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EPA May Slash Use of Ethanol in Gasoline

Drought creating potential shortages of corn stock.

by on Oct.12, 2012

The EPA may shift corn away from ethanol use to reduce demand on drought-impacted farms.

Only months ago, the EPA was pressing hard to expand the use of ethanol in the nation’s gasoline supply, but in the wake of this summer’s fierce drought, the agency may soon reverse course and actually trim back because of shortages of corn used to produce the renewable fuel.

Senator Orrin Hatch, an influential Utah Republic this week urged the EPA to curb ethanol requirements, as have 200 members of the House and the governors of eight corn-producing states. Under a 2007 law signed by former President George Bush, 15.2 billion gallons of ethanol would need to be used this year, with the plan to more than double that by 2022.

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But the viability of that plan came under sharp inspection when, yesterday, the U.S. Department of Agriculture forecast a sharp decline in farm grain output predicting next year’s global corn stockpiles will 5.4% – to the lowest levels in 39 years.  The USDA warned that only 23% of American corn crop yields are in “good” or “excellent” shape compared with 70% last year.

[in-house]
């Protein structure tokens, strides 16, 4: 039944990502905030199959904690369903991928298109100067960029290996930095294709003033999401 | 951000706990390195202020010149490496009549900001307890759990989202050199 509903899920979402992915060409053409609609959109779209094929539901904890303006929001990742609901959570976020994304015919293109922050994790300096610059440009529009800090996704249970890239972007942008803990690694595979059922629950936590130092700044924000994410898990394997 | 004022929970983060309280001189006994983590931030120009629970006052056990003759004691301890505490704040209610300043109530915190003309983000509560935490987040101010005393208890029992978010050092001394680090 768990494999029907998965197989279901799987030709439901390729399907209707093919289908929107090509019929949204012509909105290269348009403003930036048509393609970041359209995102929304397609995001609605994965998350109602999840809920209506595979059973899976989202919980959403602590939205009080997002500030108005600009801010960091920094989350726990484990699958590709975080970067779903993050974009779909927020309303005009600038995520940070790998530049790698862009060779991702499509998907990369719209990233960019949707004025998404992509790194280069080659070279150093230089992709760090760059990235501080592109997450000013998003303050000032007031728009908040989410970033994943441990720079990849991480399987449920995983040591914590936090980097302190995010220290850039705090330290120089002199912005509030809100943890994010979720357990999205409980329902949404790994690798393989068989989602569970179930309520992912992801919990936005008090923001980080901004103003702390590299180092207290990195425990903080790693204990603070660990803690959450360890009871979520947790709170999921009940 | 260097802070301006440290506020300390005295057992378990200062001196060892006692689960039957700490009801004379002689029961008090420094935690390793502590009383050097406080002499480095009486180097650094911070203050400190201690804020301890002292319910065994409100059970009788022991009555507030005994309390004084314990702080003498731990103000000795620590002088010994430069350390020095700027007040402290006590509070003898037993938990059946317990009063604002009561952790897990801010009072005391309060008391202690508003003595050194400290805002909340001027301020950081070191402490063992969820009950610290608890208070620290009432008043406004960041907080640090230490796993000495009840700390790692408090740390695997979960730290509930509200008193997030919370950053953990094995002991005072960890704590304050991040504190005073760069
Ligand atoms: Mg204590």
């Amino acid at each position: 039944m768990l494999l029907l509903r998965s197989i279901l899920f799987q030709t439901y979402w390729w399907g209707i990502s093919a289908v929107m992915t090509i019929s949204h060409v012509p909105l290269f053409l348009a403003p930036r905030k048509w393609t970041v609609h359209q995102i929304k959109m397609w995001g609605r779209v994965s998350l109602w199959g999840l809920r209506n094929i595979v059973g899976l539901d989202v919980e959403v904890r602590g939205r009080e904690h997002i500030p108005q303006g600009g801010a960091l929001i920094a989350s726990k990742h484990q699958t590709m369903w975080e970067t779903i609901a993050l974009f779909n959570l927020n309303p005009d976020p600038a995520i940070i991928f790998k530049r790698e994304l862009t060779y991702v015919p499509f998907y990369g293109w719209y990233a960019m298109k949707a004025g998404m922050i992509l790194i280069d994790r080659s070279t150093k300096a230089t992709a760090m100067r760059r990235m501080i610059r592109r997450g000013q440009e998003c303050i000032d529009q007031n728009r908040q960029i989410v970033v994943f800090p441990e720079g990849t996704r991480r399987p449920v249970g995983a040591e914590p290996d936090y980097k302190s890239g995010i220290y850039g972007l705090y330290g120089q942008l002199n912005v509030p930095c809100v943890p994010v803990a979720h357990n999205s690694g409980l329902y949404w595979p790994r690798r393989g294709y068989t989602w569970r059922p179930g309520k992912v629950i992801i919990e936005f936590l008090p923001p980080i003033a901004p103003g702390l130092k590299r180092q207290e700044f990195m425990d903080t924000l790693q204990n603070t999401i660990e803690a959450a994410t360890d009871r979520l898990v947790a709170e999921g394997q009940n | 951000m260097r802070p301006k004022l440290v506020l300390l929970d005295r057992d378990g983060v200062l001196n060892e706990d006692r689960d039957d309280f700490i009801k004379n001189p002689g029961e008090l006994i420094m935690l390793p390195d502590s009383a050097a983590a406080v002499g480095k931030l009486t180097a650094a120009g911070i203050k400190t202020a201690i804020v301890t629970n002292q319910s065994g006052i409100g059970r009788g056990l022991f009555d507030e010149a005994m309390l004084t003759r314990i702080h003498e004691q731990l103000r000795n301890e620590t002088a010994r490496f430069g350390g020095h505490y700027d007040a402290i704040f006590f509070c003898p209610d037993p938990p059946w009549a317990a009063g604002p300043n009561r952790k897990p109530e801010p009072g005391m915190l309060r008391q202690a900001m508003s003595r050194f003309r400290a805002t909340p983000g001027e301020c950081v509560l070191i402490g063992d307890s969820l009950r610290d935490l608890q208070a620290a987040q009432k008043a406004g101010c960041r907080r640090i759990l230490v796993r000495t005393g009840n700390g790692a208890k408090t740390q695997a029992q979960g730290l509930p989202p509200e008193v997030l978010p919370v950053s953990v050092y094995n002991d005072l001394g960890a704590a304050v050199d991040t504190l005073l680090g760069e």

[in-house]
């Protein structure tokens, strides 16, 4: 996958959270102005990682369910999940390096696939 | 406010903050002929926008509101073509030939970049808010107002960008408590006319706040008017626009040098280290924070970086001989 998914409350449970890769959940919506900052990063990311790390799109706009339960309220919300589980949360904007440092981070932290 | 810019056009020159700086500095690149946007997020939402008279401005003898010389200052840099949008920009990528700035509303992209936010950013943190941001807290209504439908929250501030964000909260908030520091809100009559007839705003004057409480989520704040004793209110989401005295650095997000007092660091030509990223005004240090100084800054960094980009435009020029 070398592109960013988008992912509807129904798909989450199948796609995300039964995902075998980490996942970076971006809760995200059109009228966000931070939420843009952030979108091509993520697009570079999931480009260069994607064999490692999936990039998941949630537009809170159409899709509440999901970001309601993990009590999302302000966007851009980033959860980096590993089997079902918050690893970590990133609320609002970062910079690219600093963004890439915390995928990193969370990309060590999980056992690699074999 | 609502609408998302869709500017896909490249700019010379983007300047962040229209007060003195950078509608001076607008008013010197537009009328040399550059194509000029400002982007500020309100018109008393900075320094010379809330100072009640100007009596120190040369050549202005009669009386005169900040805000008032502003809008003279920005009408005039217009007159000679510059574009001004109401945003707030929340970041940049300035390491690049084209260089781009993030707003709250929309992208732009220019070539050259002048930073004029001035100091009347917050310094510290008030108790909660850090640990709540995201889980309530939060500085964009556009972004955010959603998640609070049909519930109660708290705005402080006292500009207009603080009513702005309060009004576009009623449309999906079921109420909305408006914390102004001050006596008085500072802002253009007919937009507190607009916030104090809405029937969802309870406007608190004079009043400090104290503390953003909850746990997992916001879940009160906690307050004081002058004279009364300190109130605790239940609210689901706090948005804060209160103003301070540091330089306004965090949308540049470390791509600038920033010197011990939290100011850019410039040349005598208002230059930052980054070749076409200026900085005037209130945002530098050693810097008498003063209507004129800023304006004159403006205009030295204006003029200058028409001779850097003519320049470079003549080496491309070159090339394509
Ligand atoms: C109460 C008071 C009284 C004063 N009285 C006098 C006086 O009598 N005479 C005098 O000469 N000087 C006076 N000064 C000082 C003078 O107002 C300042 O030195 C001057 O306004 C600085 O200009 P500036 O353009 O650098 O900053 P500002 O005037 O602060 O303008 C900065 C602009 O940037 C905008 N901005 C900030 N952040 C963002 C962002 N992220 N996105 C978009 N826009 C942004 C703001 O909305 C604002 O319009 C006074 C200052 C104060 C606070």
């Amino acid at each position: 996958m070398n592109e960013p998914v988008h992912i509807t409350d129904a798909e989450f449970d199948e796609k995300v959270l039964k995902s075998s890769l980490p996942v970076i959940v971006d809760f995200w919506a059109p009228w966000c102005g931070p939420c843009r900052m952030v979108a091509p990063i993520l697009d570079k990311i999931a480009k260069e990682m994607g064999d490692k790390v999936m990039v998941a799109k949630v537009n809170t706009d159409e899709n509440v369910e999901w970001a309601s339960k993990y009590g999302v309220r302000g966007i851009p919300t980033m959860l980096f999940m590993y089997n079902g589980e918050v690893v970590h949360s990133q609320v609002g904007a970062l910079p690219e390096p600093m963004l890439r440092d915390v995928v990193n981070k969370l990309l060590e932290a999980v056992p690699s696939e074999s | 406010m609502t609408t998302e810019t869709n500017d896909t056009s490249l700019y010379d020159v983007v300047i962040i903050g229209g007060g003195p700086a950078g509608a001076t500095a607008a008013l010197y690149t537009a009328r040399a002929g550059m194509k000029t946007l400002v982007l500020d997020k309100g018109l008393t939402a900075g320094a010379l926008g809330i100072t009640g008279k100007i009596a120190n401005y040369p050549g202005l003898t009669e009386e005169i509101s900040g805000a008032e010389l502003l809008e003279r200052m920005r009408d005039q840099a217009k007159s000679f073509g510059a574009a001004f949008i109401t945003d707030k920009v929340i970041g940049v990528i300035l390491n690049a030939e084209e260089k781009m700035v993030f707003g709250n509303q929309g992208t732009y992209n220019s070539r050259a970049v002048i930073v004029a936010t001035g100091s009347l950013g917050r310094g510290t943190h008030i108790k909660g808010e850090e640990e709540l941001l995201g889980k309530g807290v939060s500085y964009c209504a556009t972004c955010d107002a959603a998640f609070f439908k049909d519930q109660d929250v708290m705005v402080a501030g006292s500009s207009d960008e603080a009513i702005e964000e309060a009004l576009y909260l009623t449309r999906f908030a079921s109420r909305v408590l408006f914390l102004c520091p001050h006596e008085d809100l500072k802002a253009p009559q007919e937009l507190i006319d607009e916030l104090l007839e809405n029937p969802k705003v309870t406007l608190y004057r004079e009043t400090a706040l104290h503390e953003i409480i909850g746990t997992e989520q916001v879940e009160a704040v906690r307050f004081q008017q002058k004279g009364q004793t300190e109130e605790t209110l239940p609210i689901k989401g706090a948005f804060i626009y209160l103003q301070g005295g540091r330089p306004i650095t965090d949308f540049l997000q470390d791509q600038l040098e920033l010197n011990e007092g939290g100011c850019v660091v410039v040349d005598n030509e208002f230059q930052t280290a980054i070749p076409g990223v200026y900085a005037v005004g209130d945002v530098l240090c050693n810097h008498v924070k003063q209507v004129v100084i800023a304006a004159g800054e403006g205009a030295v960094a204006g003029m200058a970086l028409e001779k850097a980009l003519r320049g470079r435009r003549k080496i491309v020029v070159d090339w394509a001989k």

EPA Approves Even Broader Use of Ethanol

Feds say increased alcohol content safe for older cars.

by on Jan.21, 2011

The EPA opens up a beaker of, er, worms with its mandate calling for expanded use of ethanol.

Following up on a controversial decision, last October, requiring the increased use of corn-based ethanol in gasoline by relatively new cars, trucks and crossovers, the Environmental Protection Agency has expanded that ruling to include models dating back to 2001.

The move is expected to generate even more opposition – and potential legal efforts to block the decision.  If allowed the stand, roughly two-thirds of all cars on the road will soon be using E15, rather than older E10 fuel.

The EPA’s announcement, last October, took a Solomon-like stand, calling for the switch to E15 – which is made up of 15% alcohol and 85% gasoline – for cars produced since 2007.  The agency delayed a decision on older models pending further studies to see if the higher ethanol content might result in damage to fuel tanks, fuel lines or engines.  After determining E15 was safe, EPA regulators decided to expand its use for models produced as far back as 2001.

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But the debate is certain to continue.  In December, a coalition of automakers signed on to participate in a lawsuit aimed at blocking the switch to E15.  Along with marine engine and power tool makers, they contend that the increased level of alcohol, a corrosive, may damage older vehicles not intentionally modified for its use.